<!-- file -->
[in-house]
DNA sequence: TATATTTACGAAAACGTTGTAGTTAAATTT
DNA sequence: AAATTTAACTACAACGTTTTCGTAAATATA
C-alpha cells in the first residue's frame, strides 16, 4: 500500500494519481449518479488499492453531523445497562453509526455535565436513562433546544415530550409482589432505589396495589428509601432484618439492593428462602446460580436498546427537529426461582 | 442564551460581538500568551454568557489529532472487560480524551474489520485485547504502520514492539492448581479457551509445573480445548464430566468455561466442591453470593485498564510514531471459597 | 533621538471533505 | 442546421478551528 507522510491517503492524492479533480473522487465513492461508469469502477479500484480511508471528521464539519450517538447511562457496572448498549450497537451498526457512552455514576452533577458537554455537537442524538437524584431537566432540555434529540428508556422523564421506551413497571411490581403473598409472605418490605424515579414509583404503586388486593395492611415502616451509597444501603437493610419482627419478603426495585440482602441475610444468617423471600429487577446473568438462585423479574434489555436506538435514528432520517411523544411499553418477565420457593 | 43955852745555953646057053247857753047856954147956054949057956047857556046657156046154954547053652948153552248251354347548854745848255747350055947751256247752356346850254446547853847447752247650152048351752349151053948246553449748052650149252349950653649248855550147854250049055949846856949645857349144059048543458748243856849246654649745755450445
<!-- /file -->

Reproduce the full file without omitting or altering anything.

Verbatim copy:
[in-house]
DNA sequence: TATATTTACGAAAACGTTGTAGTTAAATTT
DNA sequence: AAATTTAACTACAACGTTTTCGTAAATATA
C-alpha cells in the first residue's frame, strides 16, 4: 500500500494519481449518479488499492453531523445497562453509526455535565436513562433546544415530550409482589432505589396495589428509601432484618439492593428462602446460580436498546427537529426461582 | 442564551460581538500568551454568557489529532472487560480524551474489520485485547504502520514492539492448581479457551509445573480445548464430566468455561466442591453470593485498564510514531471459597 | 533621538471533505 | 442546421478551528 507522510491517503492524492479533480473522487465513492461508469469502477479500484480511508471528521464539519450517538447511562457496572448498549450497537451498526457512552455514576452533577458537554455537537442524538437524584431537566432540555434529540428508556422523564421506551413497571411490581403473598409472605418490605424515579414509583404503586388486593395492611415502616451509597444501603437493610419482627419478603426495585440482602441475610444468617423471600429487577446473568438462585423479574434489555436506538435514528432520517411523544411499553418477565420457593 | 43955852745555953646057053247857753047856954147956054949057956047857556046657156046154954547053652948153552248251354347548854745848255747350055947751256247752356346850254446547853847447752247650152048351752349151053948246553449748052650149252349950653649248855550147854250049055949846856949645857349144059048543458748243856849246654649745755450445